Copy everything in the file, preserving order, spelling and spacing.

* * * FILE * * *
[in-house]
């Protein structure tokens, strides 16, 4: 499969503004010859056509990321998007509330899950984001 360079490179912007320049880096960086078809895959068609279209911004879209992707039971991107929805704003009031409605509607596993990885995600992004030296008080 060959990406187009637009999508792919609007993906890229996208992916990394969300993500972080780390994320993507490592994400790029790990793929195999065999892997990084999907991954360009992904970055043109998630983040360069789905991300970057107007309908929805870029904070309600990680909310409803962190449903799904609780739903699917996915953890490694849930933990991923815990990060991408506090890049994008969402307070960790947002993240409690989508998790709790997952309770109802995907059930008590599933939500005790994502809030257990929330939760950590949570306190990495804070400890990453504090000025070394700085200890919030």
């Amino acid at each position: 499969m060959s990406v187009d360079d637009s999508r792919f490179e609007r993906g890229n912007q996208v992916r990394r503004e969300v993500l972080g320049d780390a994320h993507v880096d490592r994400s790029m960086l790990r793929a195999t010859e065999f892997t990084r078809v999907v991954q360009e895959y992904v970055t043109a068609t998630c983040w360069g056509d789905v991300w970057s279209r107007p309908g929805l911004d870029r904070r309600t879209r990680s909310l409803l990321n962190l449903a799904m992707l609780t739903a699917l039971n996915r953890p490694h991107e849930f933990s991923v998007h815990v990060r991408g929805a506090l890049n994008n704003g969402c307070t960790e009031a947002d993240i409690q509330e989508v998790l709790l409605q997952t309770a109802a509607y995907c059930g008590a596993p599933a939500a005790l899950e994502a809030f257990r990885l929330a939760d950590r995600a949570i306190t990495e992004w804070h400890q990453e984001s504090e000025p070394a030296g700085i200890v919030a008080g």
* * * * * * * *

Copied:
[in-house]
């Protein structure tokens, strides 16, 4: 499969503004010859056509990321998007509330899950984001 360079490179912007320049880096960086078809895959068609279209911004879209992707039971991107929805704003009031409605509607596993990885995600992004030296008080 060959990406187009637009999508792919609007993906890229996208992916990394969300993500972080780390994320993507490592994400790029790990793929195999065999892997990084999907991954360009992904970055043109998630983040360069789905991300970057107007309908929805870029904070309600990680909310409803962190449903799904609780739903699917996915953890490694849930933990991923815990990060991408506090890049994008969402307070960790947002993240409690989508998790709790997952309770109802995907059930008590599933939500005790994502809030257990929330939760950590949570306190990495804070400890990453504090000025070394700085200890919030």
């Amino acid at each position: 499969m060959s990406v187009d360079d637009s999508r792919f490179e609007r993906g890229n912007q996208v992916r990394r503004e969300v993500l972080g320049d780390a994320h993507v880096d490592r994400s790029m960086l790990r793929a195999t010859e065999f892997t990084r078809v999907v991954q360009e895959y992904v970055t043109a068609t998630c983040w360069g056509d789905v991300w970057s279209r107007p309908g929805l911004d870029r904070r309600t879209r990680s909310l409803l990321n962190l449903a799904m992707l609780t739903a699917l039971n996915r953890p490694h991107e849930f933990s991923v998007h815990v990060r991408g929805a506090l890049n994008n704003g969402c307070t960790e009031a947002d993240i409690q509330e989508v998790l709790l409605q997952t309770a109802a509607y995907c059930g008590a596993p599933a939500a005790l899950e994502a809030f257990r990885l929330a939760d950590r995600a949570i306190t990495e992004w804070h400890q990453e984001s504090e000025p070394a030296g700085i200890v919030a008080g």